Prices for sacrificial lambs skyrocket as Iraqis honor dead

McClatchy NewspapersDecember 10, 2008 

BAGHDAD — The sheep markets looked different this year: They were packed with customers buying animals to sacrifice in memory of recently lost relatives, but many people went home empty-handed due to the enormous demand and steeply rising prices.

There's an ancient tradition in Iraq of honoring deceased loved ones during the annual Eid al Adha religious holiday by donating part of a slaughtered lamb to neighbors and part to Baghdad's poor.

However, the demand for lambs has soared as Iraqis this week remember tens of thousands of people who died during the war.

Before the war, Iraqis who followed the ancient tradition would find plenty of animals at prices they could afford. This year, the prices skyrocketed.

Many people took to making down payments to reserve their animals, a claim marked by the names of dead men painted on the lambs' wool.

"The mothers of the murdered would give their eyes" to bring back their sons, said Suad Jabbar Salim, 45, a Baghdad woman who bought five lambs this week. "Their sons are more dear to them now than they were when they were alive. All they can do is buy a sacrifice for them."

Salim and her mother saved money all year to buy lambs. Two of the relatives they remembered — Salim's cousin and brother — died in explosions in 2004 and 2006. Two lambs were for relatives who died of natural causes, and one was a religious sacrifice.

Other shoppers left Baghdad markets devastated when they learned that prices for the animals had risen over the previous year.

"It's difficult to see people come to us to buy and sacrifice for their loved ones but they can't afford it, and it's disappointing to see them turn around and go with disappointment in their hearts," said Mtasher Beddai, 40, who sold lambs in the Shaab neighborhood of northeast Baghdad. He cut prices to help some families, he said.

"We used to have only those who died of natural causes, and the martyrs of the Iran war," he said. "Now the dead people in Iraq have doubled because of the violence."

It's difficult to find a clear count of civilian casualties in Iraq. Iraq Body Count, a Web site that tracks civilian deaths in news reports, places the number at 89,600 to 97,828. Other estimates suggest far higher numbers, though they tend to involve surveys.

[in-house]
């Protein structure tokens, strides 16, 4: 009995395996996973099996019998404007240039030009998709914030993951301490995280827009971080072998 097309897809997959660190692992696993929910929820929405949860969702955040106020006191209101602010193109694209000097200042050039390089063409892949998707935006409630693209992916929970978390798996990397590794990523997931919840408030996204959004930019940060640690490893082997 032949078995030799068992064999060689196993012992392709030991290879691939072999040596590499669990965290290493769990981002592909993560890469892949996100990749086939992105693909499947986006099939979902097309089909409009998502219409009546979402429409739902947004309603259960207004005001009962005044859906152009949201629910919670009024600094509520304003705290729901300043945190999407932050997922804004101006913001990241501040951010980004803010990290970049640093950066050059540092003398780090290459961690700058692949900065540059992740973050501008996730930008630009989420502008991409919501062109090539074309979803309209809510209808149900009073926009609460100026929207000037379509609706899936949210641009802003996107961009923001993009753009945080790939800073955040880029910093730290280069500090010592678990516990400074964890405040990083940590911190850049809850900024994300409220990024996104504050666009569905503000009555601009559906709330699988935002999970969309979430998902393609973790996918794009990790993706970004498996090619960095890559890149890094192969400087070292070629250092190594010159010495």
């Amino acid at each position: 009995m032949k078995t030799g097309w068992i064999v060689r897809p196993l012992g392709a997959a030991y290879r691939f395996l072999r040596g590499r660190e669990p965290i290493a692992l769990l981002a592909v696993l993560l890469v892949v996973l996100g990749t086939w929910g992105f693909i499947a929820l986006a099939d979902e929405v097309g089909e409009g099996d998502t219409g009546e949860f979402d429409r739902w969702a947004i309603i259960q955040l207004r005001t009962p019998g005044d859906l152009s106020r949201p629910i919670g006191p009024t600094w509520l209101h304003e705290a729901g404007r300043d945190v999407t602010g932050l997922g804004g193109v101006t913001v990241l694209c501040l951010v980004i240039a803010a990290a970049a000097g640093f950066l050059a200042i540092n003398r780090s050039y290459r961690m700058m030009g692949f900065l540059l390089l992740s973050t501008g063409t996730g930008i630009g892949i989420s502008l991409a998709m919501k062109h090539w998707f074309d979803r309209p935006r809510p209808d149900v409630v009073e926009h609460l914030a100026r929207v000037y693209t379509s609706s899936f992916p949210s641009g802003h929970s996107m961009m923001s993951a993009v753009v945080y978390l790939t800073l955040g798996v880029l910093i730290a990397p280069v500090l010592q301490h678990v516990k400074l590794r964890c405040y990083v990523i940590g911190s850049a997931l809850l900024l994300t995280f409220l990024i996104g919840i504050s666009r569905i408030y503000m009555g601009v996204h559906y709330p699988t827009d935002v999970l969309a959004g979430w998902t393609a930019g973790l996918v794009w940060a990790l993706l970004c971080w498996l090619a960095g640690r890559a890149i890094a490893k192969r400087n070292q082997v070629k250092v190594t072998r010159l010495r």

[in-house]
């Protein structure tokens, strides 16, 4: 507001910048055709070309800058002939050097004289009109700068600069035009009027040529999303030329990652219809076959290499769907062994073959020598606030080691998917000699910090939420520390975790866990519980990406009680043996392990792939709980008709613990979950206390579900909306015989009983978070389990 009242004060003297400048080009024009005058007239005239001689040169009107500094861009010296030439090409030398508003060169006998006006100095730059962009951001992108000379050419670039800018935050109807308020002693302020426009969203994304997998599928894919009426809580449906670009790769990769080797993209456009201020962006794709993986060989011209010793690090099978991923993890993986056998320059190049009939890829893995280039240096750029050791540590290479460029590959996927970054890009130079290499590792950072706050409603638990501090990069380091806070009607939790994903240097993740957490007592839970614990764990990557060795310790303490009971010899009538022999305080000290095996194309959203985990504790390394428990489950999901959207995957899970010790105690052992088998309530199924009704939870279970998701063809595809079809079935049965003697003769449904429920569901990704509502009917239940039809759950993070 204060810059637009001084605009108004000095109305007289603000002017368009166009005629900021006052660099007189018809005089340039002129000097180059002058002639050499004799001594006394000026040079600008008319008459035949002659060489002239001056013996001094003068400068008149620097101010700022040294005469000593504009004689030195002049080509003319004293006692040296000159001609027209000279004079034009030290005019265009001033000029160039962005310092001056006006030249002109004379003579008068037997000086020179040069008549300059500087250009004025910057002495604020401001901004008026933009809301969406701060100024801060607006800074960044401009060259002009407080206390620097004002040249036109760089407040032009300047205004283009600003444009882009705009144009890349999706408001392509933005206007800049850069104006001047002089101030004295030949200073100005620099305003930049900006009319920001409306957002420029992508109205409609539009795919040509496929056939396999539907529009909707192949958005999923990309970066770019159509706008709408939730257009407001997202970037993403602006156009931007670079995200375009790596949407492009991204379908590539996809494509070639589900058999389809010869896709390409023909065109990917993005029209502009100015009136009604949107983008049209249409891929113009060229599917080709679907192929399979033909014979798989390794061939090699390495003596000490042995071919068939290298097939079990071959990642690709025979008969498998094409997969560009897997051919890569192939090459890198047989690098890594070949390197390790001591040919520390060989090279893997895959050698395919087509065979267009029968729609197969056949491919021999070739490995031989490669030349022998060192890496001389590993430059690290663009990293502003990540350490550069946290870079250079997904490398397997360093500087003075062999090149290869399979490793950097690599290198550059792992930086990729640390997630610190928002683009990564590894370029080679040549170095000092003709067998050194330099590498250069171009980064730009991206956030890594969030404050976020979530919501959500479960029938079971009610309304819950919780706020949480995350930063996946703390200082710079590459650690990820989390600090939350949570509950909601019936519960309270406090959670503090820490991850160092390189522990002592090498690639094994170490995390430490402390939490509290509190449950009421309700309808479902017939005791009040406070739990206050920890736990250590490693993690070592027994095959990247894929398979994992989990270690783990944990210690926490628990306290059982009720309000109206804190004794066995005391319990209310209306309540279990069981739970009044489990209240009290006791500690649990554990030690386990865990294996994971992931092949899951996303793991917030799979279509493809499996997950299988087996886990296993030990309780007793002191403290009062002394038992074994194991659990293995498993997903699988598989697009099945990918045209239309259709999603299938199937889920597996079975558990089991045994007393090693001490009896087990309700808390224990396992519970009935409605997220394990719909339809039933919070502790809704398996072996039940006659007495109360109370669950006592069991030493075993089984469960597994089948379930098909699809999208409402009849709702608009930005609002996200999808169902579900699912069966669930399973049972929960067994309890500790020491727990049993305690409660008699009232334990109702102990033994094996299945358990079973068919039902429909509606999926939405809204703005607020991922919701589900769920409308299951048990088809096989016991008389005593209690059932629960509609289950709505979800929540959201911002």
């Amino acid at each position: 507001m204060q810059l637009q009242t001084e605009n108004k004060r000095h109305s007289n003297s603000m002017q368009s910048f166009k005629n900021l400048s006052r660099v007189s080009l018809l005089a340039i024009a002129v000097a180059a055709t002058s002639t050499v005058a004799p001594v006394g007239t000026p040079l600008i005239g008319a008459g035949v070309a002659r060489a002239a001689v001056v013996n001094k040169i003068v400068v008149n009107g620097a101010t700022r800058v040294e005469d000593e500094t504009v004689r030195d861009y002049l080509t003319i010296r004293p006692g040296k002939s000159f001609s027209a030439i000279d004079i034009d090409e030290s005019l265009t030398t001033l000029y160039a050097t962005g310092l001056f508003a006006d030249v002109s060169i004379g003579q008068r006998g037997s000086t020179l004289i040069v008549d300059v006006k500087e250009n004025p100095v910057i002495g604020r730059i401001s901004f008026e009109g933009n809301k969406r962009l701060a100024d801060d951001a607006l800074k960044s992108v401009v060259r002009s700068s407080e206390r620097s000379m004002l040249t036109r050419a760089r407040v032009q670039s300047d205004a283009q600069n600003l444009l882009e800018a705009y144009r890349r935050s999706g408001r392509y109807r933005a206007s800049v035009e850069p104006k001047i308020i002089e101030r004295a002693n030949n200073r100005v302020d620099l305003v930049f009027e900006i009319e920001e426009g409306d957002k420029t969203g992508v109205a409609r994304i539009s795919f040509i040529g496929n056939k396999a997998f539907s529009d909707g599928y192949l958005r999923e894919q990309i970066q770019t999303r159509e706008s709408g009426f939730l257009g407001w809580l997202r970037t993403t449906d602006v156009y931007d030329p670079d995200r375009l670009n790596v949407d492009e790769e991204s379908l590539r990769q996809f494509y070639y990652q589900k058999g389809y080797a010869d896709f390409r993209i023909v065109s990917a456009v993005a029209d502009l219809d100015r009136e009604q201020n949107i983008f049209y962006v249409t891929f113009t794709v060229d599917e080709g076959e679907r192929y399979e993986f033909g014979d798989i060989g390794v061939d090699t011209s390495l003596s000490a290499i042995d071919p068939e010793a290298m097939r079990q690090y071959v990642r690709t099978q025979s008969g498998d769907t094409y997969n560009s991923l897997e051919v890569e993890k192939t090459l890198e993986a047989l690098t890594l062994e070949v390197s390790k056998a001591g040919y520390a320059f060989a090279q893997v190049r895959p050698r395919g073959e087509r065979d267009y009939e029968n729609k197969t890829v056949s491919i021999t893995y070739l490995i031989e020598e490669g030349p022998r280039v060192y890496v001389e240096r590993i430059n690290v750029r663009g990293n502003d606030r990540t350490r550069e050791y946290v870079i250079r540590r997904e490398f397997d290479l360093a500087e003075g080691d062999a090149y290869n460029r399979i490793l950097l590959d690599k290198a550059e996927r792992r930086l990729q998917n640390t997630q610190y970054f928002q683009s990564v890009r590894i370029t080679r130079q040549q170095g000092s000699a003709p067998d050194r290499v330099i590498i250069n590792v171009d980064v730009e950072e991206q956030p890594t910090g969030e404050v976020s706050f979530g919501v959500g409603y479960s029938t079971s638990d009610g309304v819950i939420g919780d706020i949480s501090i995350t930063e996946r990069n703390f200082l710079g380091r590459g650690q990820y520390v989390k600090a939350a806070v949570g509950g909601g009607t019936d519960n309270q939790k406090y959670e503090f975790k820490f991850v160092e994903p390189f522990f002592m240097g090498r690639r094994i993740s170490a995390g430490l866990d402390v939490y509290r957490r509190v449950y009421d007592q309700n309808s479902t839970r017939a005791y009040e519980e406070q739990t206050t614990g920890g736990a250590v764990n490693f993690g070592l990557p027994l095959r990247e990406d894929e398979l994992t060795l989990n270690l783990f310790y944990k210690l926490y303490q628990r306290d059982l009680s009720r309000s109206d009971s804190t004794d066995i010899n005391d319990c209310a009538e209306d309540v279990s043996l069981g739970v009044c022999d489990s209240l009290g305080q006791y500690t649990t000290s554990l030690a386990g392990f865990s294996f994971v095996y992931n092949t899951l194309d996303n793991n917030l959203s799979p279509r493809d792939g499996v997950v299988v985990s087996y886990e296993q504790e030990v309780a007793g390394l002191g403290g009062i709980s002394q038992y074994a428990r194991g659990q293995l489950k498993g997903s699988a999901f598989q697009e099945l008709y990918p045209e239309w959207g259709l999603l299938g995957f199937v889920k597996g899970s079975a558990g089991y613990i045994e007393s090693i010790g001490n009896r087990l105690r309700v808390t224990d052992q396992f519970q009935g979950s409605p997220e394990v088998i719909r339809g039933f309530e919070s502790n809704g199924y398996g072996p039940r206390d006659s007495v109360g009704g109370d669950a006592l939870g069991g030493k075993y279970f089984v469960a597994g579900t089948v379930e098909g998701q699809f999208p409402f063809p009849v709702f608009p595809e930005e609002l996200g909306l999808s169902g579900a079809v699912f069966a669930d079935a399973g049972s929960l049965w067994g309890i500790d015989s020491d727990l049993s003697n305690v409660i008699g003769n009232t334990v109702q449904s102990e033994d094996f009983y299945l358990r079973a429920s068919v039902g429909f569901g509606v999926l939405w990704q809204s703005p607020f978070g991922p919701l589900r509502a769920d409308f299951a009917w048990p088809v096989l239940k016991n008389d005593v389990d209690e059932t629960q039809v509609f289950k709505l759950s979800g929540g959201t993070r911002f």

The Eid al Adha follows the annual pilgrimage to Mecca, Saudi Arabia, for Muslims and marks Abraham's willingness to sacrifice his son to honor God.

Ammar Sabr, who ran the largest sheep market in Shaab, was one of the traders who turned away some customers this week. The cost of a lamb at his outlet climbed from 150,000 dinars — about $100 — last year to 225,000, about $150. Prices were even higher in central Baghdad neighborhoods such as Karrada and Yarmouk.

Sabr said he was making less profit on each sale than he had in the past. He said the costs reflected higher prices for feed and the elimination of price controls from Saddam Hussein's regime.

Tensions over the prices led to a shouting match at Sabr's market Tuesday morning when a man who was waiting for a lamb to be butchered called the livestock sellers "thieves."

At Sabr's pen, people could buy animals and slaughter them themselves or have one of half a dozen butchers kill and clean the animals on the street. Hooks held up the meat while the butchers worked.

"There is so much demand for lambs, and there are so many hurt people in Iraq," Sabr said, his boots caked with blood. "Last year I brought 200 lambs, and it was enough. This year I brought 600, and it wasn't enough."

"We used to be always comfortable, and we wouldn't get tired from this work," he said. "This year I'm so tired because of the demands. People came to buy with 150,000 dinars in their pockets, but I can't give them sheep for this price."

Salim said the market in sacrificial lambs showed that the war had prompted many Iraqis to turn their thoughts to death.

"Their perspective of life has changed," she said. "They look more to the afterlife. Their prayers have changed. What do Iraqis have to think about but death?"

(Hussein is a McClatchy special correspondent in Baghdad. Ashton reports for The Modesto (Calif.) Bee. Special correspondent Sahar Issa contributed to this report.)

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McClatchy Newspapers 2008

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